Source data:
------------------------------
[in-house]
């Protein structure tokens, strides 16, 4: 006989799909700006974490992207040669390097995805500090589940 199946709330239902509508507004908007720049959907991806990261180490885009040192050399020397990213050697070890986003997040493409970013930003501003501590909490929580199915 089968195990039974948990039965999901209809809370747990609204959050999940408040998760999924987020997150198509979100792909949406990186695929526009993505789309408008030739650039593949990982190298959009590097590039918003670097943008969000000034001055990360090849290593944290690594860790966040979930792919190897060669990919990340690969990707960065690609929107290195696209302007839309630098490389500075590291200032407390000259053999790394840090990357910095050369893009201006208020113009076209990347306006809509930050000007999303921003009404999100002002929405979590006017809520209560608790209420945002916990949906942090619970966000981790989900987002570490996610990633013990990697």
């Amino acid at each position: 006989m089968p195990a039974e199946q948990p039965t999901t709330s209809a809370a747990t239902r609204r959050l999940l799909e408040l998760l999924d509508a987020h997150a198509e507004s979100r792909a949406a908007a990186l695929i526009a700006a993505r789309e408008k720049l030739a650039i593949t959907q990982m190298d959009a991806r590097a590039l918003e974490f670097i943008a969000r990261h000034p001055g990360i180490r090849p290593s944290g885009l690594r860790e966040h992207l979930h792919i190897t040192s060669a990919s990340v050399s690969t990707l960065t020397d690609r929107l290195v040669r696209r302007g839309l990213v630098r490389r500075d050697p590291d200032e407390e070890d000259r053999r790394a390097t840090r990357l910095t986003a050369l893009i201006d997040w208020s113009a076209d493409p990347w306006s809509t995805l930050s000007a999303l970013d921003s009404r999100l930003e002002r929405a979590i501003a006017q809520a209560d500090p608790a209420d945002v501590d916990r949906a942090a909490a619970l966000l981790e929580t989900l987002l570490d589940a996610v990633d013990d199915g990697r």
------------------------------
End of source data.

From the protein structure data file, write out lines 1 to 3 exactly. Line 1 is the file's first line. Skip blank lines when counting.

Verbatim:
[in-house]
């Protein structure tokens, strides 16, 4: 006989799909700006974490992207040669390097995805500090589940 199946709330239902509508507004908007720049959907991806990261180490885009040192050399020397990213050697070890986003997040493409970013930003501003501590909490929580199915 089968195990039974948990039965999901209809809370747990609204959050999940408040998760999924987020997150198509979100792909949406990186695929526009993505789309408008030739650039593949990982190298959009590097590039918003670097943008969000000034001055990360090849290593944290690594860790966040979930792919190897060669990919990340690969990707960065690609929107290195696209302007839309630098490389500075590291200032407390000259053999790394840090990357910095050369893009201006208020113009076209990347306006809509930050000007999303921003009404999100002002929405979590006017809520209560608790209420945002916990949906942090619970966000981790989900987002570490996610990633013990990697």
């Amino acid at each position: 006989m089968p195990a039974e199946q948990p039965t999901t709330s209809a809370a747990t239902r609204r959050l999940l799909e408040l998760l999924d509508a987020h997150a198509e507004s979100r792909a949406a908007a990186l695929i526009a700006a993505r789309e408008k720049l030739a650039i593949t959907q990982m190298d959009a991806r590097a590039l918003e974490f670097i943008a969000r990261h000034p001055g990360i180490r090849p290593s944290g885009l690594r860790e966040h992207l979930h792919i190897t040192s060669a990919s990340v050399s690969t990707l960065t020397d690609r929107l290195v040669r696209r302007g839309l990213v630098r490389r500075d050697p590291d200032e407390e070890d000259r053999r790394a390097t840090r990357l910095t986003a050369l893009i201006d997040w208020s113009a076209d493409p990347w306006s809509t995805l930050s000007a999303l970013d921003s009404r999100l930003e002002r929405a979590i501003a006017q809520a209560d500090p608790a209420d945002v501590d916990r949906a942090a909490a619970l966000l981790e929580t989900l987002l570490d589940a996610v990633d013990d199915g990697r």